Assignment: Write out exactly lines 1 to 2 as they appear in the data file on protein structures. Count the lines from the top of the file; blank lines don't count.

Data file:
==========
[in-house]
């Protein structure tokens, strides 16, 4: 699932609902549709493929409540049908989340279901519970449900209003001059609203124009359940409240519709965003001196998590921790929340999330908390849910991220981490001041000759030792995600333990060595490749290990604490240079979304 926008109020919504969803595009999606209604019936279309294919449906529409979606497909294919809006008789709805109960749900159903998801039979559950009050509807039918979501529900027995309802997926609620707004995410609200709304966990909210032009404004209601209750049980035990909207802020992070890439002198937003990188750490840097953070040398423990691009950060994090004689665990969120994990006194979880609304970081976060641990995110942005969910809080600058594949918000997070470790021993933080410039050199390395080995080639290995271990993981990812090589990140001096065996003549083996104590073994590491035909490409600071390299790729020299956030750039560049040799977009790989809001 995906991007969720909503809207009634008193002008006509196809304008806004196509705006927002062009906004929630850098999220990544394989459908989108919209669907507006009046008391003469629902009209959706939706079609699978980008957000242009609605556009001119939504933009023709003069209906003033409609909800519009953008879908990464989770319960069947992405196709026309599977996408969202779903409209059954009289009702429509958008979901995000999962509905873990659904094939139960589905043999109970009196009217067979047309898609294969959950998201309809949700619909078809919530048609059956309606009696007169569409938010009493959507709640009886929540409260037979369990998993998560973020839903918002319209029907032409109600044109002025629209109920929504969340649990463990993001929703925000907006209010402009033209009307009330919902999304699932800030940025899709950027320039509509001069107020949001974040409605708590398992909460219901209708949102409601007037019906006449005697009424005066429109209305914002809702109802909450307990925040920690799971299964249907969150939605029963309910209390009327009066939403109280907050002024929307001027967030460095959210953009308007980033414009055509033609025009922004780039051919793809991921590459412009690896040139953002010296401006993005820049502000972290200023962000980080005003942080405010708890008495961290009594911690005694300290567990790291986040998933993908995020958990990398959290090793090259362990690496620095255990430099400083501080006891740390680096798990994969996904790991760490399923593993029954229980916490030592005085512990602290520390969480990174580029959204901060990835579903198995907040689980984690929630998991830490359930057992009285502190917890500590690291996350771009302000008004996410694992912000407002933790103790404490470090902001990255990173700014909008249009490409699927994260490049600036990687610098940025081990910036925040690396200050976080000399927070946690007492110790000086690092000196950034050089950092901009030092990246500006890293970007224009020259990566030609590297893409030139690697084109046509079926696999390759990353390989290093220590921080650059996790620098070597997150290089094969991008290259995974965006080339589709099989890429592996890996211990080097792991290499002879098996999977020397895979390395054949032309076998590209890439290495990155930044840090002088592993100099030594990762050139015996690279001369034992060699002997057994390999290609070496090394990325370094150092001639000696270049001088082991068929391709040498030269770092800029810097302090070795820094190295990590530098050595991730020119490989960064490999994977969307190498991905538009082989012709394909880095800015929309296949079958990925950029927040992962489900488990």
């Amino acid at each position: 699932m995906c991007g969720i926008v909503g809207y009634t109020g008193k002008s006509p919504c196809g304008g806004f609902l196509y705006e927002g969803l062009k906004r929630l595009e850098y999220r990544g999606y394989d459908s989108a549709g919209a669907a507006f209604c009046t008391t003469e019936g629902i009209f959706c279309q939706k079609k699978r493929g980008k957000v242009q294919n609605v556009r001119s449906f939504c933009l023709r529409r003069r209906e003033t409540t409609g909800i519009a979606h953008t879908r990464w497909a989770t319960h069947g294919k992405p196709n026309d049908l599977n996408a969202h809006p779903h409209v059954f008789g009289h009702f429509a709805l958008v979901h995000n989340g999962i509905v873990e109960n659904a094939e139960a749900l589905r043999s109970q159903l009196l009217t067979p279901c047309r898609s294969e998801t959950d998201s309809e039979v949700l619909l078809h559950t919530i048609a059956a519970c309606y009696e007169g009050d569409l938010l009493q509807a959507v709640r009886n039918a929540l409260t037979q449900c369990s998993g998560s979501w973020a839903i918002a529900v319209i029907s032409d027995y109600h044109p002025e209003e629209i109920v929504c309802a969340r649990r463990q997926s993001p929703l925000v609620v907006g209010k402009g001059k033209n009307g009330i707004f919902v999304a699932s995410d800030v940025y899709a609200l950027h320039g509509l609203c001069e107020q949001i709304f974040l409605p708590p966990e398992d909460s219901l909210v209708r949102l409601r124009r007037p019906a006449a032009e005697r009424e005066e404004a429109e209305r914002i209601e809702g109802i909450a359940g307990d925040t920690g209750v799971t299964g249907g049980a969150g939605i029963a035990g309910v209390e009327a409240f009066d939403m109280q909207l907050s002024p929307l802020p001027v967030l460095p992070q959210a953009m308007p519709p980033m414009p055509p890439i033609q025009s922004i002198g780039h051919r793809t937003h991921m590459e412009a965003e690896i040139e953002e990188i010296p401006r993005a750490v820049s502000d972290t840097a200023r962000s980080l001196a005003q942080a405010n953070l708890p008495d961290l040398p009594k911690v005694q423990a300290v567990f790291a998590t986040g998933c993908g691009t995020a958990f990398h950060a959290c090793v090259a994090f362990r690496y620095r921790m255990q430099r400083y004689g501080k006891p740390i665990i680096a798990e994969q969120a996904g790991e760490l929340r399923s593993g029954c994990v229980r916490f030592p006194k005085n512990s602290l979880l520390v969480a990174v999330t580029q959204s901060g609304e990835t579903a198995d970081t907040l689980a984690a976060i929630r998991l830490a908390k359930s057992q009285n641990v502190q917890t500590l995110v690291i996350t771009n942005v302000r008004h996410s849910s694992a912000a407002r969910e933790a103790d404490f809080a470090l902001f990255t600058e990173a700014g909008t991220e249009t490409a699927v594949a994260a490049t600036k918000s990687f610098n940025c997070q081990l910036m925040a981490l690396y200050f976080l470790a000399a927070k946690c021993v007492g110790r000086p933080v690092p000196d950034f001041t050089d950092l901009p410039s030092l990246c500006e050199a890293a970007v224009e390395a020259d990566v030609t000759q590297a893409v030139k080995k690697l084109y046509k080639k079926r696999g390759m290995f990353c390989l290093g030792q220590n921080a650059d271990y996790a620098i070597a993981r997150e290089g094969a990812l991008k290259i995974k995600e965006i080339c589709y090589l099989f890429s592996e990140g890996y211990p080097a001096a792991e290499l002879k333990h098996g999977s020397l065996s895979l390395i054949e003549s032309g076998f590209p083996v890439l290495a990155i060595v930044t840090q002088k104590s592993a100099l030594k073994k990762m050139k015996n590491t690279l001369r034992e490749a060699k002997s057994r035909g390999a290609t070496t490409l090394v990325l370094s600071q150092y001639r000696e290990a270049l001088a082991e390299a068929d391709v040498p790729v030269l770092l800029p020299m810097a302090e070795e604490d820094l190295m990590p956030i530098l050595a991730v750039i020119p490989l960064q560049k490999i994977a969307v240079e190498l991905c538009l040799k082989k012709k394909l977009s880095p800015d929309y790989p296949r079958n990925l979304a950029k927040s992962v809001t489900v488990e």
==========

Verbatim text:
[in-house]
């Protein structure tokens, strides 16, 4: 699932609902549709493929409540049908989340279901519970449900209003001059609203124009359940409240519709965003001196998590921790929340999330908390849910991220981490001041000759030792995600333990060595490749290990604490240079979304 926008109020919504969803595009999606209604019936279309294919449906529409979606497909294919809006008789709805109960749900159903998801039979559950009050509807039918979501529900027995309802997926609620707004995410609200709304966990909210032009404004209601209750049980035990909207802020992070890439002198937003990188750490840097953070040398423990691009950060994090004689665990969120994990006194979880609304970081976060641990995110942005969910809080600058594949918000997070470790021993933080410039050199390395080995080639290995271990993981990812090589990140001096065996003549083996104590073994590491035909490409600071390299790729020299956030750039560049040799977009790989809001 995906991007969720909503809207009634008193002008006509196809304008806004196509705006927002062009906004929630850098999220990544394989459908989108919209669907507006009046008391003469629902009209959706939706079609699978980008957000242009609605556009001119939504933009023709003069209906003033409609909800519009953008879908990464989770319960069947992405196709026309599977996408969202779903409209059954009289009702429509958008979901995000999962509905873990659904094939139960589905043999109970009196009217067979047309898609294969959950998201309809949700619909078809919530048609059956309606009696007169569409938010009493959507709640009886929540409260037979369990998993998560973020839903918002319209029907032409109600044109002025629209109920929504969340649990463990993001929703925000907006209010402009033209009307009330919902999304699932800030940025899709950027320039509509001069107020949001974040409605708590398992909460219901209708949102409601007037019906006449005697009424005066429109209305914002809702109802909450307990925040920690799971299964249907969150939605029963309910209390009327009066939403109280907050002024929307001027967030460095959210953009308007980033414009055509033609025009922004780039051919793809991921590459412009690896040139953002010296401006993005820049502000972290200023962000980080005003942080405010708890008495961290009594911690005694300290567990790291986040998933993908995020958990990398959290090793090259362990690496620095255990430099400083501080006891740390680096798990994969996904790991760490399923593993029954229980916490030592005085512990602290520390969480990174580029959204901060990835579903198995907040689980984690929630998991830490359930057992009285502190917890500590690291996350771009302000008004996410694992912000407002933790103790404490470090902001990255990173700014909008249009490409699927994260490049600036990687610098940025081990910036925040690396200050976080000399927070946690007492110790000086690092000196950034050089950092901009030092990246500006890293970007224009020259990566030609590297893409030139690697084109046509079926696999390759990353390989290093220590921080650059996790620098070597997150290089094969991008290259995974965006080339589709099989890429592996890996211990080097792991290499002879098996999977020397895979390395054949032309076998590209890439290495990155930044840090002088592993100099030594990762050139015996690279001369034992060699002997057994390999290609070496090394990325370094150092001639000696270049001088082991068929391709040498030269770092800029810097302090070795820094190295990590530098050595991730020119490989960064490999994977969307190498991905538009082989012709394909880095800015929309296949079958990925950029927040992962489900488990």